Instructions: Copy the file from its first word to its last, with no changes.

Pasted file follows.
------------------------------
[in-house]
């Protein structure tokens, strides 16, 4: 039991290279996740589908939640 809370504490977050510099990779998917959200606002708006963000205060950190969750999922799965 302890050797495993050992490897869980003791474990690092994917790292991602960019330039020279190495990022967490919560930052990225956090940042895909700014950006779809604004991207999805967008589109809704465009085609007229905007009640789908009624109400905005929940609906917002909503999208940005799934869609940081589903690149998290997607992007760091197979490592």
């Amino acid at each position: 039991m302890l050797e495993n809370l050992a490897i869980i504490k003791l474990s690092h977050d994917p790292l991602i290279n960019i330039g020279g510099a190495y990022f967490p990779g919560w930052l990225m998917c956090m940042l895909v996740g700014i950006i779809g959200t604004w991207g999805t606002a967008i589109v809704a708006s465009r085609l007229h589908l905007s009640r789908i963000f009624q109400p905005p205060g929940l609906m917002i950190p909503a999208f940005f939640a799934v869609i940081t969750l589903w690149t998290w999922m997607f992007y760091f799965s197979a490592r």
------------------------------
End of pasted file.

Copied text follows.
[in-house]
């Protein structure tokens, strides 16, 4: 039991290279996740589908939640 809370504490977050510099990779998917959200606002708006963000205060950190969750999922799965 302890050797495993050992490897869980003791474990690092994917790292991602960019330039020279190495990022967490919560930052990225956090940042895909700014950006779809604004991207999805967008589109809704465009085609007229905007009640789908009624109400905005929940609906917002909503999208940005799934869609940081589903690149998290997607992007760091197979490592």
């Amino acid at each position: 039991m302890l050797e495993n809370l050992a490897i869980i504490k003791l474990s690092h977050d994917p790292l991602i290279n960019i330039g020279g510099a190495y990022f967490p990779g919560w930052l990225m998917c956090m940042l895909v996740g700014i950006i779809g959200t604004w991207g999805t606002a967008i589109v809704a708006s465009r085609l007229h589908l905007s009640r789908i963000f009624q109400p905005p205060g929940l609906m917002i950190p909503a999208f940005f939640a799934v869609i940081t969750l589903w690149t998290w999922m997607f992007y760091f799965s197979a490592r």